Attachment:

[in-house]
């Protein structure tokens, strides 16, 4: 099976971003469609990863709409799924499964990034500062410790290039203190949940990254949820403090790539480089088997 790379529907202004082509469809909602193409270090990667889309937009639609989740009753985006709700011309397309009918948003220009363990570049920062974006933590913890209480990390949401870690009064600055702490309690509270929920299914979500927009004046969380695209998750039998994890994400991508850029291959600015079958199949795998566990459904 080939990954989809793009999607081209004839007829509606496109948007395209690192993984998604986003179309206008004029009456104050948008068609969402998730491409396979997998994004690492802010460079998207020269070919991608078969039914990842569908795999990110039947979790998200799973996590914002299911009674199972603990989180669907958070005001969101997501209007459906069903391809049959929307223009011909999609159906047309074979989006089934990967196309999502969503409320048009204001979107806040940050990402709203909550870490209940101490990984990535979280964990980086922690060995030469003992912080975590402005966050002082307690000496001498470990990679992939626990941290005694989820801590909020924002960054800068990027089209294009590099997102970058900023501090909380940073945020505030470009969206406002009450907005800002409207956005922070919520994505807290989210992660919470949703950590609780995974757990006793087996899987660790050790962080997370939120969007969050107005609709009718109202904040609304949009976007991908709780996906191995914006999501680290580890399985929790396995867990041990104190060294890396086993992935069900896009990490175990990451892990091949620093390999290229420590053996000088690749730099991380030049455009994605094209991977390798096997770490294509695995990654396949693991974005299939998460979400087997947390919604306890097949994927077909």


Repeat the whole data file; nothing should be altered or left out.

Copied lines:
[in-house]
């Protein structure tokens, strides 16, 4: 099976971003469609990863709409799924499964990034500062410790290039203190949940990254949820403090790539480089088997 790379529907202004082509469809909602193409270090990667889309937009639609989740009753985006709700011309397309009918948003220009363990570049920062974006933590913890209480990390949401870690009064600055702490309690509270929920299914979500927009004046969380695209998750039998994890994400991508850029291959600015079958199949795998566990459904 080939990954989809793009999607081209004839007829509606496109948007395209690192993984998604986003179309206008004029009456104050948008068609969402998730491409396979997998994004690492802010460079998207020269070919991608078969039914990842569908795999990110039947979790998200799973996590914002299911009674199972603990989180669907958070005001969101997501209007459906069903391809049959929307223009011909999609159906047309074979989006089934990967196309999502969503409320048009204001979107806040940050990402709203909550870490209940101490990984990535979280964990980086922690060995030469003992912080975590402005966050002082307690000496001498470990990679992939626990941290005694989820801590909020924002960054800068990027089209294009590099997102970058900023501090909380940073945020505030470009969206406002009450907005800002409207956005922070919520994505807290989210992660919470949703950590609780995974757990006793087996899987660790050790962080997370939120969007969050107005609709009718109202904040609304949009976007991908709780996906191995914006999501680290580890399985929790396995867990041990104190060294890396086993992935069900896009990490175990990451892990091949620093390999290229420590053996000088690749730099991380030049455009994605094209991977390798096997770490294509695995990654396949693991974005299939998460979400087997947390919604306890097949994927077909």